A funeral procession is the very last place you would ever expect to be marred by violence. If you were a part of a funeral procession, or observed a procession, the last thing you would think about is getting shot, or witnessing someone become a victim of gunfire. That’s exactly what happened some weeks back as a funeral procession traveled westbound on Madison Street in Oak Park, and it quickly became a crime scene after four people were shot.
That event, as upsetting as it was, along with other recent reported shootings in Oak Park, have fractured the feeling of safety and well-being for many Oak Park residents, and individuals who work in village stores and other establishments.
Monday evening I needed paper towels and water, so I decided to stop at Dollar Tree on the 900 block of Madison — the same store this unimaginable horror played out in front of — on Saturday, June 10. I asked the store personnel if they were working that afternoon and did they hear the gunfire. One of the store associates remembered it vividly.
“It sounded like fireworks at first,” she said. “Since I’m not from this area I asked another cashier, ‘Oh you guys start celebrating early for the fourth of July?’ She said no, and I realized those were not fireworks; those were gunshots. I walked out and saw a person lying down in blood and saw everybody yelling.” She added, “It’s something that’s sad to see. You take a member of your family to the grave, and something else is going on, without you knowing.”
What happened to the days when people paid their last respects by being respectful of the deceased and the family of the lost loved one? It seems as if those days have dwindled away, as society quickly erodes from what we once knew.
I miss the days that I, as well as many others, did not realize were our good old days. Days when children could go outside to play safely until the street lights came on, days when you could drive and the risk of being shot was almost non-existent, days when you could bury your loved ones and ride in a funeral procession without witnessing someone become a victim of senseless gun violence. This has been far too common in recent years, and more people are outraged by this senseless violence than those who are not.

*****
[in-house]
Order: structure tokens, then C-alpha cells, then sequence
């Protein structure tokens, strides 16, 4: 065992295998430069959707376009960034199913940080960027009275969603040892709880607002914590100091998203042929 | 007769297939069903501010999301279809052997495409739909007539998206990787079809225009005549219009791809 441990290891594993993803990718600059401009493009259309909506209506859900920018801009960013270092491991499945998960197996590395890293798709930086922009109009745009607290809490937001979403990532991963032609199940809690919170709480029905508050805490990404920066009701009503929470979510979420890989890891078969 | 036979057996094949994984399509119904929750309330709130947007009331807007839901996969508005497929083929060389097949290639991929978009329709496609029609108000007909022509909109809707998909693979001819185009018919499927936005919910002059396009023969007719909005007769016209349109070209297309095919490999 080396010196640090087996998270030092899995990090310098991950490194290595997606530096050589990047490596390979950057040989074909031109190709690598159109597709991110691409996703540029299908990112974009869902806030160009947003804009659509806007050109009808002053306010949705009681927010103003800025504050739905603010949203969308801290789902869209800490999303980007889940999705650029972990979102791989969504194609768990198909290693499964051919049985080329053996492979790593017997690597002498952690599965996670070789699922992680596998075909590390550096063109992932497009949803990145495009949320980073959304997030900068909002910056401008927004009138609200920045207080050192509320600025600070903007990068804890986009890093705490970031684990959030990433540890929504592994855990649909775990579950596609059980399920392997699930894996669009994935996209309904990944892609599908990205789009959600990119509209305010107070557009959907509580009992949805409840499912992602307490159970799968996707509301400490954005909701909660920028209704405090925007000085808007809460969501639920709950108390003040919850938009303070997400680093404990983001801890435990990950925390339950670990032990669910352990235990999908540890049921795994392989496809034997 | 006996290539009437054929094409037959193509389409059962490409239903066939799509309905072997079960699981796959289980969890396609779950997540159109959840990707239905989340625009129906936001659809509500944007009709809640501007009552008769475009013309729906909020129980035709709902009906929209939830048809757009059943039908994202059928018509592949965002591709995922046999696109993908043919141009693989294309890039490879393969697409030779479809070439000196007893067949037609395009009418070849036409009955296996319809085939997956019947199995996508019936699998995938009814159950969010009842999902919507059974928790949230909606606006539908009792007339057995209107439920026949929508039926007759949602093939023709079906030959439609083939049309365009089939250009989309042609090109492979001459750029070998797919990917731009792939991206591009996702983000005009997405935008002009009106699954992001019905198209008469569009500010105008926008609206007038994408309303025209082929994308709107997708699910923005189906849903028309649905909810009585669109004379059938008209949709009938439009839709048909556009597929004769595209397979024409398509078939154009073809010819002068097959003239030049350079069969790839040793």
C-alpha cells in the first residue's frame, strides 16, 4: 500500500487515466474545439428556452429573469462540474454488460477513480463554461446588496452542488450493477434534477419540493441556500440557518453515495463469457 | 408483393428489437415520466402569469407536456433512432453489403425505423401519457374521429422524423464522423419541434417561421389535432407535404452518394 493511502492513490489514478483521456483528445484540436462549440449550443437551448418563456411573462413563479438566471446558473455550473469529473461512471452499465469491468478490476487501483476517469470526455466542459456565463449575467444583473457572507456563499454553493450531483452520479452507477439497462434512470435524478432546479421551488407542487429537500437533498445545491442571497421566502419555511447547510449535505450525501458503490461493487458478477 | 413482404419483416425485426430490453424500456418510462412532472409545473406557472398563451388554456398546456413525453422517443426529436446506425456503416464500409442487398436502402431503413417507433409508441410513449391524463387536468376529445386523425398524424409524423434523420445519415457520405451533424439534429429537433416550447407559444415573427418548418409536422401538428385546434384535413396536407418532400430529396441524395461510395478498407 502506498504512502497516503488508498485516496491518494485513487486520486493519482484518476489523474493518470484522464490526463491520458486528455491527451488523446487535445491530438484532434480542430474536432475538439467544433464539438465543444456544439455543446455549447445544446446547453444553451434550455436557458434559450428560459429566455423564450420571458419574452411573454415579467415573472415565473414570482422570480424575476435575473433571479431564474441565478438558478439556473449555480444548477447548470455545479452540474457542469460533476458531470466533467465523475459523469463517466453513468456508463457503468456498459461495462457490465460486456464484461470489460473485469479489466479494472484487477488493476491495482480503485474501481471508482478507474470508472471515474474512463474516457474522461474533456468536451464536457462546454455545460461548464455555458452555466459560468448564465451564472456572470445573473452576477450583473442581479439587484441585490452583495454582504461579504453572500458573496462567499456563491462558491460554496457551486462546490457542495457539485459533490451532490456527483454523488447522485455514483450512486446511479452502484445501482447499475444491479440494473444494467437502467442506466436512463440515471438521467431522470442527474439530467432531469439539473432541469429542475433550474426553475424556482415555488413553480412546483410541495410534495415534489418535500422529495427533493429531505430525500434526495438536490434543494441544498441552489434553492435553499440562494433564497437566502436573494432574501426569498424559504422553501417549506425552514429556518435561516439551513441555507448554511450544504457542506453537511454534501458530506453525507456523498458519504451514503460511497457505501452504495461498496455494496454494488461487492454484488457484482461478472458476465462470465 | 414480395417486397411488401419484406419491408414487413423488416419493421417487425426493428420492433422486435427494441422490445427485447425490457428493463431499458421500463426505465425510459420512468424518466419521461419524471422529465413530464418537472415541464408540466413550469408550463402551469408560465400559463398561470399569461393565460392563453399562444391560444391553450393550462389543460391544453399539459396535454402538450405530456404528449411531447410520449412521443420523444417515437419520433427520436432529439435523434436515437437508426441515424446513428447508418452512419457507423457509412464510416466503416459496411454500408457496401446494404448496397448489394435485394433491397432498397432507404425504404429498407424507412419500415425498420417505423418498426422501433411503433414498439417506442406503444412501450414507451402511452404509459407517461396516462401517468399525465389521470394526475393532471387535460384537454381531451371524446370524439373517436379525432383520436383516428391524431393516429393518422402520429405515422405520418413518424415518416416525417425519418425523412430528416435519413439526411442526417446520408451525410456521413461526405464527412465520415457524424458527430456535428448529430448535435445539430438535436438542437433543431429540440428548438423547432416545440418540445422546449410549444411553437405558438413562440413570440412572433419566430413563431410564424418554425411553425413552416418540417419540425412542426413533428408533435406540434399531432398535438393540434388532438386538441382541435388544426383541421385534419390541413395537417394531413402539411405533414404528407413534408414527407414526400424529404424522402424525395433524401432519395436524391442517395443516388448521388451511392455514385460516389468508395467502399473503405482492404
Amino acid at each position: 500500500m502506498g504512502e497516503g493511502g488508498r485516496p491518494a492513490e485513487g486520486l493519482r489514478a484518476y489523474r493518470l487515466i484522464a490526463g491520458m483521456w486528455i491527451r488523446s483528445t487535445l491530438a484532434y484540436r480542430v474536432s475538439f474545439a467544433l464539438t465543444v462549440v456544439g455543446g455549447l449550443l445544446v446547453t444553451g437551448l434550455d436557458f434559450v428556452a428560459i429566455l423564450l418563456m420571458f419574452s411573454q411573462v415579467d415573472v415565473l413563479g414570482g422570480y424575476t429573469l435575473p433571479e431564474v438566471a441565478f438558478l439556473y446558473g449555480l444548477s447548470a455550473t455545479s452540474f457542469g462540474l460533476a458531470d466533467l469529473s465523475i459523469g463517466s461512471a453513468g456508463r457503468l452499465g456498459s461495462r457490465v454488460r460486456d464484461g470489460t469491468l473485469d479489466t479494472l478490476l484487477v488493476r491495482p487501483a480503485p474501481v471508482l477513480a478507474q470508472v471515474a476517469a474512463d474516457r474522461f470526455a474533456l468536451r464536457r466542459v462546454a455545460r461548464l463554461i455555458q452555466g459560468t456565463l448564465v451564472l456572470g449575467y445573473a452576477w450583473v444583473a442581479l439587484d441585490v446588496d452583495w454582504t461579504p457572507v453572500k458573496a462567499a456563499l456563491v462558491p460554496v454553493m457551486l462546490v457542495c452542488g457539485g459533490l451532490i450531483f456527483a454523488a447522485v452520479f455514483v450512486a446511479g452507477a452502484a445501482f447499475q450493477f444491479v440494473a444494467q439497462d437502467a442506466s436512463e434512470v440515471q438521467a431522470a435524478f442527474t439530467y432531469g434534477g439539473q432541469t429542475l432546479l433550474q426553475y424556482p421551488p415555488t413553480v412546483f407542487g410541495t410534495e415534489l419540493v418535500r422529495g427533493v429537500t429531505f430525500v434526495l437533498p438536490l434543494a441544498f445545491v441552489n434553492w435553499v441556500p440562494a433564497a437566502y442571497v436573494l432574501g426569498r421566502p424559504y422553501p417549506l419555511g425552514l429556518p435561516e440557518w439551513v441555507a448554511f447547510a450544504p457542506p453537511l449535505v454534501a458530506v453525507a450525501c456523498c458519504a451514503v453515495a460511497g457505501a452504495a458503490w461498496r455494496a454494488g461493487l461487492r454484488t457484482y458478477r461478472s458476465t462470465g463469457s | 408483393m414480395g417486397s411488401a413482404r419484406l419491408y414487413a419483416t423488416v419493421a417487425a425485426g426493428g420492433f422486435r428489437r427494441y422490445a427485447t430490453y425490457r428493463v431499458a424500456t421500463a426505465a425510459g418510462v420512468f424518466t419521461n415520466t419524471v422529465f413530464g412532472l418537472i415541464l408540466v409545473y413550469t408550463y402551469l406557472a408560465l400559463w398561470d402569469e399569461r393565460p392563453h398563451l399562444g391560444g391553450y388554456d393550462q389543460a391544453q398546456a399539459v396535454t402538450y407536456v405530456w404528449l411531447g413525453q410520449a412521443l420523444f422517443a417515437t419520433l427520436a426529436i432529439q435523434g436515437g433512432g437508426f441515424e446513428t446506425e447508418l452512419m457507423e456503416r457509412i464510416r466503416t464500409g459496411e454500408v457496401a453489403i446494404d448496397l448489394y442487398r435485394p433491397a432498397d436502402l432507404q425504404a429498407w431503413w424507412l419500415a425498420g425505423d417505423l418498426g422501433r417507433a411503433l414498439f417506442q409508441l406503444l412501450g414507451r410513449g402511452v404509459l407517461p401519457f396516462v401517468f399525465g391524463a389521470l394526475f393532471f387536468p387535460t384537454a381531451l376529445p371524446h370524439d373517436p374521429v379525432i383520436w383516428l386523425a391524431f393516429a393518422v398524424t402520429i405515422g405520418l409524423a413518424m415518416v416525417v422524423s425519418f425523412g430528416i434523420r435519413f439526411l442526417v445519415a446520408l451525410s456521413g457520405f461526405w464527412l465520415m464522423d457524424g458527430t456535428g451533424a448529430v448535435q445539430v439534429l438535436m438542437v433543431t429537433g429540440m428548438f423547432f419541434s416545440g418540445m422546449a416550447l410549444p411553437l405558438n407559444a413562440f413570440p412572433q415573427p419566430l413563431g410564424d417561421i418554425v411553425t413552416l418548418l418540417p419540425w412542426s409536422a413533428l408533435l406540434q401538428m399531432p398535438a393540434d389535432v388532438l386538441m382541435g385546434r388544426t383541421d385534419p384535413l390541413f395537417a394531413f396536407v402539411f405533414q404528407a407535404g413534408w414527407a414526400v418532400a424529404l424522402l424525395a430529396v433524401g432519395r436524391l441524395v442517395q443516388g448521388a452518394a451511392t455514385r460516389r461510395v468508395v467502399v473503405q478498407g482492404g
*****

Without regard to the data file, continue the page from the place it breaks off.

What happened to the time when people would disagree, talk it out, argue it out, or worse-case scenario, duke it out? Simple little things like saying hello, thank you, or you’re welcome, used to be common. Common courtesies, common sense, and common respect, are not so common anymore. I miss those days, and I know I’m not alone. This is truly a sign of the times.
What happens to the youth when they don’t see the “little things” occurring between people as they grow up? The lack of “little things,” once common, can leave the younger generation hardened, defensive, and lacking empathy.
When children are small, we tell them to “do as I say, not as I do,” but that has backfired on many parents, leaders, and now society. Children have always mimicked what they see, not what they’re told to do. It truly takes a village to raise a child and, tragically, many of these shooters and victims are teens and young people.
I know there are a lot of factors contributing to the ills of society and juvenile delinquent behavior, but home is the very first place that shapes a child. If we want to begin to see even a small change, we can begin today, and lead by example.
This is certainly not a cure, but it’s a start.
Jennifer Harris-Thompson was born and raised in Oak Park. She has a diverse background in Broadcast Media, including television and radio, and is currently a traffic anchor and traffic producer at WBBM. In her spare time, she enjoys traveling, reading, Fine Arts dancing, and spending time with her family. She also loves to write and is a published author of the 31 Day Devotional, “Who Told You, You Couldn’t Do That?”